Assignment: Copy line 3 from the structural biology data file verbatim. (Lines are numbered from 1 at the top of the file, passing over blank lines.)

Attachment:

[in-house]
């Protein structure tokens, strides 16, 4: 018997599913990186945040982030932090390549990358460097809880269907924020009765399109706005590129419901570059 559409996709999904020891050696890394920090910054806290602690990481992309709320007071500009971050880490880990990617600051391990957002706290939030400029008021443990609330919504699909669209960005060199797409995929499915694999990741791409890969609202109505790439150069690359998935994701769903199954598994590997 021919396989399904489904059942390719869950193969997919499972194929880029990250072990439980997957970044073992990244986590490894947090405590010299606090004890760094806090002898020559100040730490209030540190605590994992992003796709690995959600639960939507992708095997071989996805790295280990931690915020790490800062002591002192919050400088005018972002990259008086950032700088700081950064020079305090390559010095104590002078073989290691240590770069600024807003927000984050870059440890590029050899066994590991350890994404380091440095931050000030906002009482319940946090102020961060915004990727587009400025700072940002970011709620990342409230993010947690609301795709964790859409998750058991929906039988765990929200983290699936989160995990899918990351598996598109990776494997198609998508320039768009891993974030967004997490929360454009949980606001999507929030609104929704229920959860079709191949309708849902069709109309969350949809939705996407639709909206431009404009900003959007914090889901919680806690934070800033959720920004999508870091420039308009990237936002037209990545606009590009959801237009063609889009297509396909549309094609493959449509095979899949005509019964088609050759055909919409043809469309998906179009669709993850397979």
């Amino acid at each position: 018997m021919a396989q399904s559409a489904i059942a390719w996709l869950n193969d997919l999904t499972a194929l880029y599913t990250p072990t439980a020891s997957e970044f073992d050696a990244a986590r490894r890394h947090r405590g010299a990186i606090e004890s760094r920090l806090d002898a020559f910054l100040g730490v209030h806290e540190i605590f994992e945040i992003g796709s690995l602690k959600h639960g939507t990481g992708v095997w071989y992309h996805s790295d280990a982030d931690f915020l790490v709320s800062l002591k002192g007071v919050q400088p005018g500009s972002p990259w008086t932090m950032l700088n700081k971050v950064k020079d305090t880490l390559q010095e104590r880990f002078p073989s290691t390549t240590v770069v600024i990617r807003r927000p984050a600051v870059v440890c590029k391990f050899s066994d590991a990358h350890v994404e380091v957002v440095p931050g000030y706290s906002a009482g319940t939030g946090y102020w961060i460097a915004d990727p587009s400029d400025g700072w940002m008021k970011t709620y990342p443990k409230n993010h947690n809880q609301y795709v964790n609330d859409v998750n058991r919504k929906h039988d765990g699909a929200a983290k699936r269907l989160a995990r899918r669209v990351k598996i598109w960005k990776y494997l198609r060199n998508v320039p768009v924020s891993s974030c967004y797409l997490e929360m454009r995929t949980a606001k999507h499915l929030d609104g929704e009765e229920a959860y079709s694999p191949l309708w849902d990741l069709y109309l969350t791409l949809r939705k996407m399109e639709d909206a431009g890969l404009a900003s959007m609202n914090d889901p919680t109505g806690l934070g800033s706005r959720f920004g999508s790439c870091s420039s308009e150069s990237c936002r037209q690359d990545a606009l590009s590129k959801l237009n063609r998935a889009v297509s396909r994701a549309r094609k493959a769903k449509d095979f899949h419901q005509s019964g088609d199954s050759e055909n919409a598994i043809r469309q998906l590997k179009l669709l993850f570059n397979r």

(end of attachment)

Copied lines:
């Amino acid at each position: 018997m021919a396989q399904s559409a489904i059942a390719w996709l869950n193969d997919l999904t499972a194929l880029y599913t990250p072990t439980a020891s997957e970044f073992d050696a990244a986590r490894r890394h947090r405590g010299a990186i606090e004890s760094r920090l806090d002898a020559f910054l100040g730490v209030h806290e540190i605590f994992e945040i992003g796709s690995l602690k959600h639960g939507t990481g992708v095997w071989y992309h996805s790295d280990a982030d931690f915020l790490v709320s800062l002591k002192g007071v919050q400088p005018g500009s972002p990259w008086t932090m950032l700088n700081k971050v950064k020079d305090t880490l390559q010095e104590r880990f002078p073989s290691t390549t240590v770069v600024i990617r807003r927000p984050a600051v870059v440890c590029k391990f050899s066994d590991a990358h350890v994404e380091v957002v440095p931050g000030y706290s906002a009482g319940t939030g946090y102020w961060i460097a915004d990727p587009s400029d400025g700072w940002m008021k970011t709620y990342p443990k409230n993010h947690n809880q609301y795709v964790n609330d859409v998750n058991r919504k929906h039988d765990g699909a929200a983290k699936r269907l989160a995990r899918r669209v990351k598996i598109w960005k990776y494997l198609r060199n998508v320039p768009v924020s891993s974030c967004y797409l997490e929360m454009r995929t949980a606001k999507h499915l929030d609104g929704e009765e229920a959860y079709s694999p191949l309708w849902d990741l069709y109309l969350t791409l949809r939705k996407m399109e639709d909206a431009g890969l404009a900003s959007m609202n914090d889901p919680t109505g806690l934070g800033s706005r959720f920004g999508s790439c870091s420039s308009e150069s990237c936002r037209q690359d990545a606009l590009s590129k959801l237009n063609r998935a889009v297509s396909r994701a549309r094609k493959a769903k449509d095979f899949h419901q005509s019964g088609d199954s050759e055909n919409a598994i043809r469309q998906l590997k179009l669709l993850f570059n397979r």